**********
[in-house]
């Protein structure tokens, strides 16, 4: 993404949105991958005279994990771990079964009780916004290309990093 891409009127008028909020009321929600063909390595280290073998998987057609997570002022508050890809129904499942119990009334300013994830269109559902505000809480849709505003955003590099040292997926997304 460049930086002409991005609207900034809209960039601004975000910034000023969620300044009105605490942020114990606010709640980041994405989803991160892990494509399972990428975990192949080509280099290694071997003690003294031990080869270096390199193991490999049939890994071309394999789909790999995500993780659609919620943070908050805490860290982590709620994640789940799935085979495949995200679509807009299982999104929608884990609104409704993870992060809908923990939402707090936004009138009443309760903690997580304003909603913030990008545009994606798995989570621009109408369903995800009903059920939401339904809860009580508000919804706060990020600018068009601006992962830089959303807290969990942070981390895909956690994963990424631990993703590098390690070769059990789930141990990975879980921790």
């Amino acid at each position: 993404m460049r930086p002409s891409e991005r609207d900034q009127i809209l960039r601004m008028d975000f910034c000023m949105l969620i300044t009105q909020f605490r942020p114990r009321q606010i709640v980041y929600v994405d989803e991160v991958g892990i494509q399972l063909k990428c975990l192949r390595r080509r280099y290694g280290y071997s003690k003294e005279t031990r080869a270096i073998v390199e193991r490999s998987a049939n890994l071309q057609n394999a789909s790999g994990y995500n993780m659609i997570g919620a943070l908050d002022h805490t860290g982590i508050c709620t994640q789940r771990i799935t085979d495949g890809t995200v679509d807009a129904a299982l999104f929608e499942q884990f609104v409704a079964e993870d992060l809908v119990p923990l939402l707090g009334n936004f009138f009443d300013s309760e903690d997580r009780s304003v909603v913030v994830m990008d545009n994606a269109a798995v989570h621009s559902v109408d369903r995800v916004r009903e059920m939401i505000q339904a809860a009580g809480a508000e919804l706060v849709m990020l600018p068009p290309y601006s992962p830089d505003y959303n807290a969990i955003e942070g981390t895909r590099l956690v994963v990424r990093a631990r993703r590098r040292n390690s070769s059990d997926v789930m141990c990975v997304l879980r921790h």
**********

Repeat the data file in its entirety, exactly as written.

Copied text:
[in-house]
């Protein structure tokens, strides 16, 4: 993404949105991958005279994990771990079964009780916004290309990093 891409009127008028909020009321929600063909390595280290073998998987057609997570002022508050890809129904499942119990009334300013994830269109559902505000809480849709505003955003590099040292997926997304 460049930086002409991005609207900034809209960039601004975000910034000023969620300044009105605490942020114990606010709640980041994405989803991160892990494509399972990428975990192949080509280099290694071997003690003294031990080869270096390199193991490999049939890994071309394999789909790999995500993780659609919620943070908050805490860290982590709620994640789940799935085979495949995200679509807009299982999104929608884990609104409704993870992060809908923990939402707090936004009138009443309760903690997580304003909603913030990008545009994606798995989570621009109408369903995800009903059920939401339904809860009580508000919804706060990020600018068009601006992962830089959303807290969990942070981390895909956690994963990424631990993703590098390690070769059990789930141990990975879980921790």
């Amino acid at each position: 993404m460049r930086p002409s891409e991005r609207d900034q009127i809209l960039r601004m008028d975000f910034c000023m949105l969620i300044t009105q909020f605490r942020p114990r009321q606010i709640v980041y929600v994405d989803e991160v991958g892990i494509q399972l063909k990428c975990l192949r390595r080509r280099y290694g280290y071997s003690k003294e005279t031990r080869a270096i073998v390199e193991r490999s998987a049939n890994l071309q057609n394999a789909s790999g994990y995500n993780m659609i997570g919620a943070l908050d002022h805490t860290g982590i508050c709620t994640q789940r771990i799935t085979d495949g890809t995200v679509d807009a129904a299982l999104f929608e499942q884990f609104v409704a079964e993870d992060l809908v119990p923990l939402l707090g009334n936004f009138f009443d300013s309760e903690d997580r009780s304003v909603v913030v994830m990008d545009n994606a269109a798995v989570h621009s559902v109408d369903r995800v916004r009903e059920m939401i505000q339904a809860a009580g809480a508000e919804l706060v849709m990020l600018p068009p290309y601006s992962p830089d505003y959303n807290a969990i955003e942070g981390t895909r590099l956690v994963v990424r990093a631990r993703r590098r040292n390690s070769s059990d997926v789930m141990c990975v997304l879980r921790h």